7:49am

Mon April 2, 2012
Around the Nation

The 1940 Census: 72-Year-Old Secrets Revealed

An enumerator interviews a woman for the 1940 census. Veiled in secrecy for 72 years because of privacy protections, the 1940 U.S. census is the first historical federal decennial survey to be made available on the Internet initially rather than on microfilm.
National Archives at College Park

Nylon stockings became all the rage. Black fedoras were the "pure quill" — meaning the real deal. Bing Crosby crooned Only Forever on the console. And Hattie McDaniel was the first African-American actor ever to take home an Oscar.

Ah, 1940. Three score and 12 years ago, America was in a very different place — economically and culturally.

But on April 2, 2012, when the National Archives releases detailed data from the 1940 census, we will get an even keener idea of how much — or how little — this nation has really changed in the past 72 years.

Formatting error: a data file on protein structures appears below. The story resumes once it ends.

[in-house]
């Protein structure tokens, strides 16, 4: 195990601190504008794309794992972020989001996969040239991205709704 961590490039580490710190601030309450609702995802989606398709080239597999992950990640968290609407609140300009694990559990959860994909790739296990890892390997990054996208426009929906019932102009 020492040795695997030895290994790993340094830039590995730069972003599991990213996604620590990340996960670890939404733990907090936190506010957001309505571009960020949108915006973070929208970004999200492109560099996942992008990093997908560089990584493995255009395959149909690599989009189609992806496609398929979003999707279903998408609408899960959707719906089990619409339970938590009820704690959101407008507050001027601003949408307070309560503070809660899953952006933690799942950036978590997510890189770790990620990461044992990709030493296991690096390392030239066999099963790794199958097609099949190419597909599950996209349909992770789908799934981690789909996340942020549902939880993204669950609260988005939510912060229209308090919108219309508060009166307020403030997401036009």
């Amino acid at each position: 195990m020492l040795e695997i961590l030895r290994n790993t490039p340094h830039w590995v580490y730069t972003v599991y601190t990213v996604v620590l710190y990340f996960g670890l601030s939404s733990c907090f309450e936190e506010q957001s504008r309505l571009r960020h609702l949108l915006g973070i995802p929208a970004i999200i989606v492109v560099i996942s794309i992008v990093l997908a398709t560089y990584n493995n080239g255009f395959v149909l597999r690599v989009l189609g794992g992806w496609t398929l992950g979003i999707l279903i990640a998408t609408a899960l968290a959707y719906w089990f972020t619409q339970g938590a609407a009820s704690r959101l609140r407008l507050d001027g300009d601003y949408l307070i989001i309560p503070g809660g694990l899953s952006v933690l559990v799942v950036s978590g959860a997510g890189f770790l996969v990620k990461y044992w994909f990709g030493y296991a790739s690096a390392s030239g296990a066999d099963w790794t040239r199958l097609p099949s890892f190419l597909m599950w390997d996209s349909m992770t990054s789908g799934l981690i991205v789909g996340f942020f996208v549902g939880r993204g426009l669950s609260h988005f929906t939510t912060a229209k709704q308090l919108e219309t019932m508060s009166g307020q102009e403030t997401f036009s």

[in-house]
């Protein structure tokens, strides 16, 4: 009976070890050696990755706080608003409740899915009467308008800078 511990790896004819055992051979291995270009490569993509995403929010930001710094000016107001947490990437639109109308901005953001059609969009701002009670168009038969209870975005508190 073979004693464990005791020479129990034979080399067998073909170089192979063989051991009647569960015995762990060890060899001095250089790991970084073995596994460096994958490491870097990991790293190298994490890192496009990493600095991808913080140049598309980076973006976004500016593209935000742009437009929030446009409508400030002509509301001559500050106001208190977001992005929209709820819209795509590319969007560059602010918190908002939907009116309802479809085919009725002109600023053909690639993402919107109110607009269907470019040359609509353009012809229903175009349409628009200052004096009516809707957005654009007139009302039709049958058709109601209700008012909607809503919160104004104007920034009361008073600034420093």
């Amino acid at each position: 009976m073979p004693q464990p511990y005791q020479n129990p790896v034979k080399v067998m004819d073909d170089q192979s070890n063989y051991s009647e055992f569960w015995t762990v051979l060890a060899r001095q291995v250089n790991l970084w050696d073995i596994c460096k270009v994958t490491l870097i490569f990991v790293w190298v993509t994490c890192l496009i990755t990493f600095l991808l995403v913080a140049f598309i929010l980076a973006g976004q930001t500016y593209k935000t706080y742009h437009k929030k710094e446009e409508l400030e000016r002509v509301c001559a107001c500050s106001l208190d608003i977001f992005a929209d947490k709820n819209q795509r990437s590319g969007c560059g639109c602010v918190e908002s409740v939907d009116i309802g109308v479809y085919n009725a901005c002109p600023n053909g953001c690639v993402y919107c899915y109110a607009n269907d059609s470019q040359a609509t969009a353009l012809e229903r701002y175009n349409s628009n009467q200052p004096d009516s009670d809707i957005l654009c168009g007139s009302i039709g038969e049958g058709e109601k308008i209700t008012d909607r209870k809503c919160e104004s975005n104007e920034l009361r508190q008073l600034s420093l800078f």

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7:28am

Mon April 2, 2012
Europe

Whiskey Label Honors Queen Elizabeth

Queen Elizabeth is marking 60 years on the throne, and Johnny Walker wanted to do something special. The whiskey label released a new blend called Diamond Jubilee. It's been distilling since 1952, and a bottle costs $200,000.

7:27am

Mon April 2, 2012
Sports

UK-KU-Enough Said

It’s down to one game for the national championship tonight in New Orleans.  The University of Kentucky goes for its eighth basketball title while Kansas University vies for its sixth.  The two teams met back on November 15th in New York when the Wildcats beat the Jayhawks 75 to 65.

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7:25am

Mon April 2, 2012
The Two-Way

Trayvon Martin Case: Voice Calling For Help Isn't Zimmerman's, Experts Say

Originally published on Mon April 2, 2012 7:28 am

At a rally in Miami on Sunday, Arleen Poitier held a sign with images of Trayvon Martin.
J Pat Carter AP